You’ll get different takes on whether to buy new or used, which make and model will best fit your needs, whether to go for an automatic or manual transmission and which accessories you should, or shouldn’t, equip your car with.
When it comes down to it, these considerations can be a distraction when it comes to considering the most important thing you need to focus on when buying a car, and this is how much car you can afford to finance in the first place. We’ve put together the following recommendations to ensure you buy a vehicle that fits your budget when shopping for your next ride.
Get fairer car insurance. Based on how you drive
Put together a monthly budget
This is the most basic and essential step in this process.
List all your existing monthly expenses, as well as discretionary spending like your monthly entertainment allowance, and see how much disposable income you have left once you have subtracted your total expenses from your net monthly income. Be realistic and include all expenses.
The amount of money you’re left with after expenses establishes the upper limit in terms of what you’ll be able to afford for all costs related to your new vehicle.
Figure out what you should be spending
There’s more to deciding how much car you can afford than having a broad idea of what you can afford each month without breaking the bank. Financial advisors recommend that you should use some basic guidelines to accurately identify which cars are in your financial league.
On the strict side of the spectrum, experts suggest that you should budget no more than 10% of your gross monthly income to cover all car expenses. A more moderate take is that you should not spend more than 15% of your monthly take-home income on your car every month. Financial planners favouring a more free-spending approach suggest that your car repayments, combined with all monthly debt expenses, should not exceed 36% of your gross monthly income.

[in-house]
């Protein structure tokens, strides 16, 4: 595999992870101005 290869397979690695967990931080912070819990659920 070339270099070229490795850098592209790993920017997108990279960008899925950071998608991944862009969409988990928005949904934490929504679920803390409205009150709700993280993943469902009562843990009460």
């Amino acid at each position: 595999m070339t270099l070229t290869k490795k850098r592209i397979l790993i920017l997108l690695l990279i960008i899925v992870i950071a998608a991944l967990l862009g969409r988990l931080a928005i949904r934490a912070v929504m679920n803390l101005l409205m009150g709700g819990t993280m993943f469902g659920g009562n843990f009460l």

Given the differences in opinion amongst financial advisors, it can be difficult to know who to listen to. The reality is that the approach you take should be tailored to your subjective perception of how important the car you drive is to you. Do you see a car as a purely functional item that is a requirement to get from A to B, or does driving a more expensive vehicle with a prestigious badge significantly enhance your enjoyment of driving and quality of life?
If you’re a functional car user, it makes sense to go with the more conservative approach to car budgeting and look at a vehicle that won’t use up more than 10% of your gross monthly income. If you’re a petrol head, then you’d probably want to get as much car as you can afford, while keeping your total debt payments within 36% of your gross income. If you’re somewhere in the middle, you’d be best served with monthly expenses somewhere between these two extremes.
Budget for the extras
Now that you’re equipped with a realistic idea of how much money you have to spend on your car every month, as well as how much you should be spending, you’ll need to budget for additional monthly ownership costs. This is critical, as these expenses can quickly turn a seemingly affordable car into a major expense.